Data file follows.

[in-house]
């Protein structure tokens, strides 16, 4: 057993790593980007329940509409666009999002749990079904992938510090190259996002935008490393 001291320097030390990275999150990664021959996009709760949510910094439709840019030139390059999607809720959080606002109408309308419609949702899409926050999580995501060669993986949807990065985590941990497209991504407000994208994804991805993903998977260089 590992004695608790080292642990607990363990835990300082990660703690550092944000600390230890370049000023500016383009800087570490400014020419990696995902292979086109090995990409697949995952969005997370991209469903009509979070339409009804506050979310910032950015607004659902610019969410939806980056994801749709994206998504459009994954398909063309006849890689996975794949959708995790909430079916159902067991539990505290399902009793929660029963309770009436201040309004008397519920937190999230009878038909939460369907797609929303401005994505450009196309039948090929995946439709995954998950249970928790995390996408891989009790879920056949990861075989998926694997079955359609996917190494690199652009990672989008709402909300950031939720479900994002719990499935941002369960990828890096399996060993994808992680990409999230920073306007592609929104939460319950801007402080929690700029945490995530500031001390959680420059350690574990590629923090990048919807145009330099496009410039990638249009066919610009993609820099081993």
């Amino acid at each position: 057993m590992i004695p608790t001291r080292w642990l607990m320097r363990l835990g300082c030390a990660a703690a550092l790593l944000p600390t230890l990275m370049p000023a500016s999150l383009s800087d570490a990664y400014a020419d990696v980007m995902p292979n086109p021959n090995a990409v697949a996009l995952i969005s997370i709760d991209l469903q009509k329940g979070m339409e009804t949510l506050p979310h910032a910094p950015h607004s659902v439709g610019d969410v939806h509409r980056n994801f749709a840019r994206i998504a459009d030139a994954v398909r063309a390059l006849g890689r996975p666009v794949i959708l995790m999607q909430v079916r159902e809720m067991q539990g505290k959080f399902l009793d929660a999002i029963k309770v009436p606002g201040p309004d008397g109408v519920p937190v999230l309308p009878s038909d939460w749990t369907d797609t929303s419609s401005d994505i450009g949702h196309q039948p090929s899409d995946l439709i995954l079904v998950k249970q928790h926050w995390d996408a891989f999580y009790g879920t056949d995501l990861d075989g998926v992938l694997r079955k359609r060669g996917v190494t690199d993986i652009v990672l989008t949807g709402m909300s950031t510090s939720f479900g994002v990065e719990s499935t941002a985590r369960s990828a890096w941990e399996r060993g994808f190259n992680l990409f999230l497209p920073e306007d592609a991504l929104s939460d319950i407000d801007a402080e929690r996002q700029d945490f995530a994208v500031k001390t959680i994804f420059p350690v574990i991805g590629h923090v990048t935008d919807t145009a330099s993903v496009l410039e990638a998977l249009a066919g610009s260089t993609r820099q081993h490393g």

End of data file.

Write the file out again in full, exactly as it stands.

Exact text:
[in-house]
């Protein structure tokens, strides 16, 4: 057993790593980007329940509409666009999002749990079904992938510090190259996002935008490393 001291320097030390990275999150990664021959996009709760949510910094439709840019030139390059999607809720959080606002109408309308419609949702899409926050999580995501060669993986949807990065985590941990497209991504407000994208994804991805993903998977260089 590992004695608790080292642990607990363990835990300082990660703690550092944000600390230890370049000023500016383009800087570490400014020419990696995902292979086109090995990409697949995952969005997370991209469903009509979070339409009804506050979310910032950015607004659902610019969410939806980056994801749709994206998504459009994954398909063309006849890689996975794949959708995790909430079916159902067991539990505290399902009793929660029963309770009436201040309004008397519920937190999230009878038909939460369907797609929303401005994505450009196309039948090929995946439709995954998950249970928790995390996408891989009790879920056949990861075989998926694997079955359609996917190494690199652009990672989008709402909300950031939720479900994002719990499935941002369960990828890096399996060993994808992680990409999230920073306007592609929104939460319950801007402080929690700029945490995530500031001390959680420059350690574990590629923090990048919807145009330099496009410039990638249009066919610009993609820099081993």
């Amino acid at each position: 057993m590992i004695p608790t001291r080292w642990l607990m320097r363990l835990g300082c030390a990660a703690a550092l790593l944000p600390t230890l990275m370049p000023a500016s999150l383009s800087d570490a990664y400014a020419d990696v980007m995902p292979n086109p021959n090995a990409v697949a996009l995952i969005s997370i709760d991209l469903q009509k329940g979070m339409e009804t949510l506050p979310h910032a910094p950015h607004s659902v439709g610019d969410v939806h509409r980056n994801f749709a840019r994206i998504a459009d030139a994954v398909r063309a390059l006849g890689r996975p666009v794949i959708l995790m999607q909430v079916r159902e809720m067991q539990g505290k959080f399902l009793d929660a999002i029963k309770v009436p606002g201040p309004d008397g109408v519920p937190v999230l309308p009878s038909d939460w749990t369907d797609t929303s419609s401005d994505i450009g949702h196309q039948p090929s899409d995946l439709i995954l079904v998950k249970q928790h926050w995390d996408a891989f999580y009790g879920t056949d995501l990861d075989g998926v992938l694997r079955k359609r060669g996917v190494t690199d993986i652009v990672l989008t949807g709402m909300s950031t510090s939720f479900g994002v990065e719990s499935t941002a985590r369960s990828a890096w941990e399996r060993g994808f190259n992680l990409f999230l497209p920073e306007d592609a991504l929104s939460d319950i407000d801007a402080e929690r996002q700029d945490f995530a994208v500031k001390t959680i994804f420059p350690v574990i991805g590629h923090v990048t935008d919807t145009a330099s993903v496009l410039e990638a998977l249009a066919g610009s260089t993609r820099q081993h490393g």